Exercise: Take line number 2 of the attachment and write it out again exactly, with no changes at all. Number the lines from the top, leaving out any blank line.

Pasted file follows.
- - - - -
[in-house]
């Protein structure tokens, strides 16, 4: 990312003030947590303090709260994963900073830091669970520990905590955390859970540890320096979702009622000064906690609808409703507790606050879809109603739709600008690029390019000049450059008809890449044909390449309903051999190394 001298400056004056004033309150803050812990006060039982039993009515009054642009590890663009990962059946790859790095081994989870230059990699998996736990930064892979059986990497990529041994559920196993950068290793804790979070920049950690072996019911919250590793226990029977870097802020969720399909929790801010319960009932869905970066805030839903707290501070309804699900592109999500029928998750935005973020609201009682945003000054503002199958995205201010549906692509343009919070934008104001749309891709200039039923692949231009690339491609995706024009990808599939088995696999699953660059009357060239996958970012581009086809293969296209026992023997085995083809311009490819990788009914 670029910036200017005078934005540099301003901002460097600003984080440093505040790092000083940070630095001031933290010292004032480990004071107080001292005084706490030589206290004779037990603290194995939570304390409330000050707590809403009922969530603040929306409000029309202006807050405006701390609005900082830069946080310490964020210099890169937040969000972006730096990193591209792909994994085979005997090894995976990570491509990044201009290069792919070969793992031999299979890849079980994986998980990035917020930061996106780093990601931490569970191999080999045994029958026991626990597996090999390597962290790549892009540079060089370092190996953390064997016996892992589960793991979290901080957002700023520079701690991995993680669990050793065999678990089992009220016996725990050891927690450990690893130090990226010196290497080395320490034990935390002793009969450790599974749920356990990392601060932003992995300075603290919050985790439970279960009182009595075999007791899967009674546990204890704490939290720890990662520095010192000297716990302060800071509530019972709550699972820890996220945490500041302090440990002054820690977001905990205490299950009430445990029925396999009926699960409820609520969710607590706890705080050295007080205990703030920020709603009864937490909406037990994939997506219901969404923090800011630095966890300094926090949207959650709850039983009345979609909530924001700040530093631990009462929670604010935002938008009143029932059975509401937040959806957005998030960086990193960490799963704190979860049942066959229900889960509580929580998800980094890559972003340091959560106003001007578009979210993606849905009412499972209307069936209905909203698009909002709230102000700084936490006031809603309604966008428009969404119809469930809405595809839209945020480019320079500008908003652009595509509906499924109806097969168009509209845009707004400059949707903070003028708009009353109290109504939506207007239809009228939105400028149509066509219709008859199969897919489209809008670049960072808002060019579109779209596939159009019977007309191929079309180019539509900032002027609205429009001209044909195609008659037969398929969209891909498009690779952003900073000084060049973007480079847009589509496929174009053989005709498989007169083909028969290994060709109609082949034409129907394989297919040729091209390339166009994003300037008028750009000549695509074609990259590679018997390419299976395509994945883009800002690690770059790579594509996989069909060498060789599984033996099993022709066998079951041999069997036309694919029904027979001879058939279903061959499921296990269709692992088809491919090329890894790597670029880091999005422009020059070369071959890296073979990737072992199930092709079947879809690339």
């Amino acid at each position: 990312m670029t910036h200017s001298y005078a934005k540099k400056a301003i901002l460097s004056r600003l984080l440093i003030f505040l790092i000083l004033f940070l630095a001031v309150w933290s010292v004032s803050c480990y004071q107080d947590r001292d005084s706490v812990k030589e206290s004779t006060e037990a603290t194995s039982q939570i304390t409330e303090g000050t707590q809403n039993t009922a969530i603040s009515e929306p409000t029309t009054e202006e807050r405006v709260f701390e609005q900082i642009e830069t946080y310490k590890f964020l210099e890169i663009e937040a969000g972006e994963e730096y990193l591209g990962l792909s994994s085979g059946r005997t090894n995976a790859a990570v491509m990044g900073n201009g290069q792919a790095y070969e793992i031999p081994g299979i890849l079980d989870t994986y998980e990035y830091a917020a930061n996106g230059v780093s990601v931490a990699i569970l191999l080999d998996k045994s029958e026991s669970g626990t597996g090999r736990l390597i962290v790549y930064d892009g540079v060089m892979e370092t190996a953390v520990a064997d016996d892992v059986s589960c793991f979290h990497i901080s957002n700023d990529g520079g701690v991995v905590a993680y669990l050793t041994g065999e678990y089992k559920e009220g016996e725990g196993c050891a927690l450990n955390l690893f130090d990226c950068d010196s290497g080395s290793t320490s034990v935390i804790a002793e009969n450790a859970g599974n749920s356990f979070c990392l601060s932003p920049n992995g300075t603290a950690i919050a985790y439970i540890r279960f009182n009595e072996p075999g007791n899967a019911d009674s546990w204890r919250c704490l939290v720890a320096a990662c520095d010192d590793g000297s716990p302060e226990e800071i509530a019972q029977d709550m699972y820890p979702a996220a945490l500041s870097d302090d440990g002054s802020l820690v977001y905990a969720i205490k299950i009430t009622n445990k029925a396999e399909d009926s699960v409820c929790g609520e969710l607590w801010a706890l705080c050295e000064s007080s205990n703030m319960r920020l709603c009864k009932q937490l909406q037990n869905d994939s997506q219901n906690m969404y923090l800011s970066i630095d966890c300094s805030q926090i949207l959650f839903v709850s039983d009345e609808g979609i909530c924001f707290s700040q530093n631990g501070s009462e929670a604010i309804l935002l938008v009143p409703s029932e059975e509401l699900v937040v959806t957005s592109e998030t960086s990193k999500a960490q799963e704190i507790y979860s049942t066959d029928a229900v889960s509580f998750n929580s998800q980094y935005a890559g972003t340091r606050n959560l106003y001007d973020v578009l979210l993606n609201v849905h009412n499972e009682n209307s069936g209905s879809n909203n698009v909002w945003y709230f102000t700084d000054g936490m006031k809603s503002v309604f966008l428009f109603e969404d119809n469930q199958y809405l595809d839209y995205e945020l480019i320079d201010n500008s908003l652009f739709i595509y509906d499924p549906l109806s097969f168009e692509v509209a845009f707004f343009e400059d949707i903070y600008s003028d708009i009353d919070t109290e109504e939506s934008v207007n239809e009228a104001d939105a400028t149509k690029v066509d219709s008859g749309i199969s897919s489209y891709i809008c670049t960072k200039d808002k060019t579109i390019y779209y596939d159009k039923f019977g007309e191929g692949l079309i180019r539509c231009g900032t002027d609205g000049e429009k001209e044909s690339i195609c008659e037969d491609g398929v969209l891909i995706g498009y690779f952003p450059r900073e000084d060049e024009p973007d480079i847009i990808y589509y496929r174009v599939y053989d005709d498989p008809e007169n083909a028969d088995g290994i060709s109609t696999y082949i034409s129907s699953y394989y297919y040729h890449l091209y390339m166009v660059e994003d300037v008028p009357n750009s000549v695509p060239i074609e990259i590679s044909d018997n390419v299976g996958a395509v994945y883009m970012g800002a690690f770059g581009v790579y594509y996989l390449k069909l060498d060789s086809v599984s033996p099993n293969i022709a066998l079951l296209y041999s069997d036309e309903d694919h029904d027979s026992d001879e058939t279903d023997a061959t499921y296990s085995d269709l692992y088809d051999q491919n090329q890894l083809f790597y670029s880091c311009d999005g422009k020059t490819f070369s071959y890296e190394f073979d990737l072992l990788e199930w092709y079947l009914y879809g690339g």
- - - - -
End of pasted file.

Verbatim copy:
């Protein structure tokens, strides 16, 4: 990312003030947590303090709260994963900073830091669970520990905590955390859970540890320096979702009622000064906690609808409703507790606050879809109603739709600008690029390019000049450059008809890449044909390449309903051999190394 001298400056004056004033309150803050812990006060039982039993009515009054642009590890663009990962059946790859790095081994989870230059990699998996736990930064892979059986990497990529041994559920196993950068290793804790979070920049950690072996019911919250590793226990029977870097802020969720399909929790801010319960009932869905970066805030839903707290501070309804699900592109999500029928998750935005973020609201009682945003000054503002199958995205201010549906692509343009919070934008104001749309891709200039039923692949231009690339491609995706024009990808599939088995696999699953660059009357060239996958970012581009086809293969296209026992023997085995083809311009490819990788009914 670029910036200017005078934005540099301003901002460097600003984080440093505040790092000083940070630095001031933290010292004032480990004071107080001292005084706490030589206290004779037990603290194995939570304390409330000050707590809403009922969530603040929306409000029309202006807050405006701390609005900082830069946080310490964020210099890169937040969000972006730096990193591209792909994994085979005997090894995976990570491509990044201009290069792919070969793992031999299979890849079980994986998980990035917020930061996106780093990601931490569970191999080999045994029958026991626990597996090999390597962290790549892009540079060089370092190996953390064997016996892992589960793991979290901080957002700023520079701690991995993680669990050793065999678990089992009220016996725990050891927690450990690893130090990226010196290497080395320490034990935390002793009969450790599974749920356990990392601060932003992995300075603290919050985790439970279960009182009595075999007791899967009674546990204890704490939290720890990662520095010192000297716990302060800071509530019972709550699972820890996220945490500041302090440990002054820690977001905990205490299950009430445990029925396999009926699960409820609520969710607590706890705080050295007080205990703030920020709603009864937490909406037990994939997506219901969404923090800011630095966890300094926090949207959650709850039983009345979609909530924001700040530093631990009462929670604010935002938008009143029932059975509401937040959806957005998030960086990193960490799963704190979860049942066959229900889960509580929580998800980094890559972003340091959560106003001007578009979210993606849905009412499972209307069936209905909203698009909002709230102000700084936490006031809603309604966008428009969404119809469930809405595809839209945020480019320079500008908003652009595509509906499924109806097969168009509209845009707004400059949707903070003028708009009353109290109504939506207007239809009228939105400028149509066509219709008859199969897919489209809008670049960072808002060019579109779209596939159009019977007309191929079309180019539509900032002027609205429009001209044909195609008659037969398929969209891909498009690779952003900073000084060049973007480079847009589509496929174009053989005709498989007169083909028969290994060709109609082949034409129907394989297919040729091209390339166009994003300037008028750009000549695509074609990259590679018997390419299976395509994945883009800002690690770059790579594509996989069909060498060789599984033996099993022709066998079951041999069997036309694919029904027979001879058939279903061959499921296990269709692992088809491919090329890894790597670029880091999005422009020059070369071959890296073979990737072992199930092709079947879809690339």